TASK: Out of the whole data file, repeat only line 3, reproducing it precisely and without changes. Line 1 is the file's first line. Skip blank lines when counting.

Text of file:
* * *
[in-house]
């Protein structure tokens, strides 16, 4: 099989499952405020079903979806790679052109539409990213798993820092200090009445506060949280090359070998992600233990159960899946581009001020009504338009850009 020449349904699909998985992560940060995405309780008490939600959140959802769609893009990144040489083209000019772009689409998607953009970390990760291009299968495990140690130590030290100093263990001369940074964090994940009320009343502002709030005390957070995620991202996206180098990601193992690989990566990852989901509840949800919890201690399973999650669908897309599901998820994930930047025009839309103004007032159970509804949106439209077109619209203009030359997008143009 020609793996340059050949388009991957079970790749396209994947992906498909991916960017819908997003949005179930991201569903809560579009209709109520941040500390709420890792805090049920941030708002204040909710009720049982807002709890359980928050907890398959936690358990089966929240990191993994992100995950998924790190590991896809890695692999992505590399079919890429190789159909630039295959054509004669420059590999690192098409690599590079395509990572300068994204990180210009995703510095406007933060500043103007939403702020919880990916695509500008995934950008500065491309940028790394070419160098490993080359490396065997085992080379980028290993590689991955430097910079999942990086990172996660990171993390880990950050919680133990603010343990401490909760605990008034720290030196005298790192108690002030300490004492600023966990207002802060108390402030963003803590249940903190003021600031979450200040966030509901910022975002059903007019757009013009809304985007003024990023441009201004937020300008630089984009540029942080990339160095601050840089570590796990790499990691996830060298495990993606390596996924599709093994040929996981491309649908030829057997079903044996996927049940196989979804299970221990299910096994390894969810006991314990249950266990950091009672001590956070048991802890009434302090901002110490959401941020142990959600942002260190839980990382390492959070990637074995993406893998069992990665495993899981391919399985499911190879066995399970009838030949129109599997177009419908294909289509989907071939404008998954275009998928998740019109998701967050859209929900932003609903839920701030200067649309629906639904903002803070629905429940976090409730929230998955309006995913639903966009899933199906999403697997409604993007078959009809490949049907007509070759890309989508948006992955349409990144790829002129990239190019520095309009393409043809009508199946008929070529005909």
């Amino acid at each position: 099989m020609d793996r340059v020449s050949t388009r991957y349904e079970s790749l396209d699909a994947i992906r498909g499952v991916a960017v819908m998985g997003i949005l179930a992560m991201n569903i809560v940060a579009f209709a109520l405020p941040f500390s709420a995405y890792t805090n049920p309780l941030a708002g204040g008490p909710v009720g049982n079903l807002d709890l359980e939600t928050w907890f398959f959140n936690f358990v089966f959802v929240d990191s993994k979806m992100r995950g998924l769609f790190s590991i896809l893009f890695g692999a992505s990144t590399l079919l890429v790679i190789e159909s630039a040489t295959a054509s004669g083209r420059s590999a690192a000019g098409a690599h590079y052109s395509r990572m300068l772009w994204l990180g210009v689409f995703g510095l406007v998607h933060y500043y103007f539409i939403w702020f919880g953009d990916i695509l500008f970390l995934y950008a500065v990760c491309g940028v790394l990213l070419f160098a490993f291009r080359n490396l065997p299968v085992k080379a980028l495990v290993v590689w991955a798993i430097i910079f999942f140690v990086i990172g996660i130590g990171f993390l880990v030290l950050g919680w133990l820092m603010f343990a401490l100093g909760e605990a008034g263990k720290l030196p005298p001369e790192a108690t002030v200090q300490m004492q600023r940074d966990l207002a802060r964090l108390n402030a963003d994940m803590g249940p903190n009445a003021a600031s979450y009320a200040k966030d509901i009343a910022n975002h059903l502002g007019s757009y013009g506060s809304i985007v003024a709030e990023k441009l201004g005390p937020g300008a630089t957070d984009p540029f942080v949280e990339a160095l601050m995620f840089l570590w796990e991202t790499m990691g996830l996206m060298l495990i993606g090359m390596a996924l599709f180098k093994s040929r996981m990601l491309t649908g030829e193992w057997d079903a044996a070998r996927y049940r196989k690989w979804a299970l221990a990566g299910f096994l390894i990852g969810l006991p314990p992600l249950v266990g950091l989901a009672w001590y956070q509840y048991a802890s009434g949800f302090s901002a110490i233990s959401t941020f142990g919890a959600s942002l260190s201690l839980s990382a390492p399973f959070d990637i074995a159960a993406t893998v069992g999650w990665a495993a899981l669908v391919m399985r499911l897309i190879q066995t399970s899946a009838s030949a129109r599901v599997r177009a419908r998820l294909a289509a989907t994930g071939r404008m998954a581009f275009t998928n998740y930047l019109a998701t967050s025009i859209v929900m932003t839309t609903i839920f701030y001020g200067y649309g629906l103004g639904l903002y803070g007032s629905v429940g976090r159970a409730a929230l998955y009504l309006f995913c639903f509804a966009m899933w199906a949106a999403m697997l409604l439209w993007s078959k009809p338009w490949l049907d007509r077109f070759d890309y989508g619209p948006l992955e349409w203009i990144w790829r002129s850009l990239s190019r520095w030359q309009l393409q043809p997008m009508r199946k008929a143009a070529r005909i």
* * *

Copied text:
């Amino acid at each position: 099989m020609d793996r340059v020449s050949t388009r991957y349904e079970s790749l396209d699909a994947i992906r498909g499952v991916a960017v819908m998985g997003i949005l179930a992560m991201n569903i809560v940060a579009f209709a109520l405020p941040f500390s709420a995405y890792t805090n049920p309780l941030a708002g204040g008490p909710v009720g049982n079903l807002d709890l359980e939600t928050w907890f398959f959140n936690f358990v089966f959802v929240d990191s993994k979806m992100r995950g998924l769609f790190s590991i896809l893009f890695g692999a992505s990144t590399l079919l890429v790679i190789e159909s630039a040489t295959a054509s004669g083209r420059s590999a690192a000019g098409a690599h590079y052109s395509r990572m300068l772009w994204l990180g210009v689409f995703g510095l406007v998607h933060y500043y103007f539409i939403w702020f919880g953009d990916i695509l500008f970390l995934y950008a500065v990760c491309g940028v790394l990213l070419f160098a490993f291009r080359n490396l065997p299968v085992k080379a980028l495990v290993v590689w991955a798993i430097i910079f999942f140690v990086i990172g996660i130590g990171f993390l880990v030290l950050g919680w133990l820092m603010f343990a401490l100093g909760e605990a008034g263990k720290l030196p005298p001369e790192a108690t002030v200090q300490m004492q600023r940074d966990l207002a802060r964090l108390n402030a963003d994940m803590g249940p903190n009445a003021a600031s979450y009320a200040k966030d509901i009343a910022n975002h059903l502002g007019s757009y013009g506060s809304i985007v003024a709030e990023k441009l201004g005390p937020g300008a630089t957070d984009p540029f942080v949280e990339a160095l601050m995620f840089l570590w796990e991202t790499m990691g996830l996206m060298l495990i993606g090359m390596a996924l599709f180098k093994s040929r996981m990601l491309t649908g030829e193992w057997d079903a044996a070998r996927y049940r196989k690989w979804a299970l221990a990566g299910f096994l390894i990852g969810l006991p314990p992600l249950v266990g950091l989901a009672w001590y956070q509840y048991a802890s009434g949800f302090s901002a110490i233990s959401t941020f142990g919890a959600s942002l260190s201690l839980s990382a390492p399973f959070d990637i074995a159960a993406t893998v069992g999650w990665a495993a899981l669908v391919m399985r499911l897309i190879q066995t399970s899946a009838s030949a129109r599901v599997r177009a419908r998820l294909a289509a989907t994930g071939r404008m998954a581009f275009t998928n998740y930047l019109a998701t967050s025009i859209v929900m932003t839309t609903i839920f701030y001020g200067y649309g629906l103004g639904l903002y803070g007032s629905v429940g976090r159970a409730a929230l998955y009504l309006f995913c639903f509804a966009m899933w199906a949106a999403m697997l409604l439209w993007s078959k009809p338009w490949l049907d007509r077109f070759d890309y989508g619209p948006l992955e349409w203009i990144w790829r002129s850009l990239s190019r520095w030359q309009l393409q043809p997008m009508r199946k008929a143009a070529r005909i």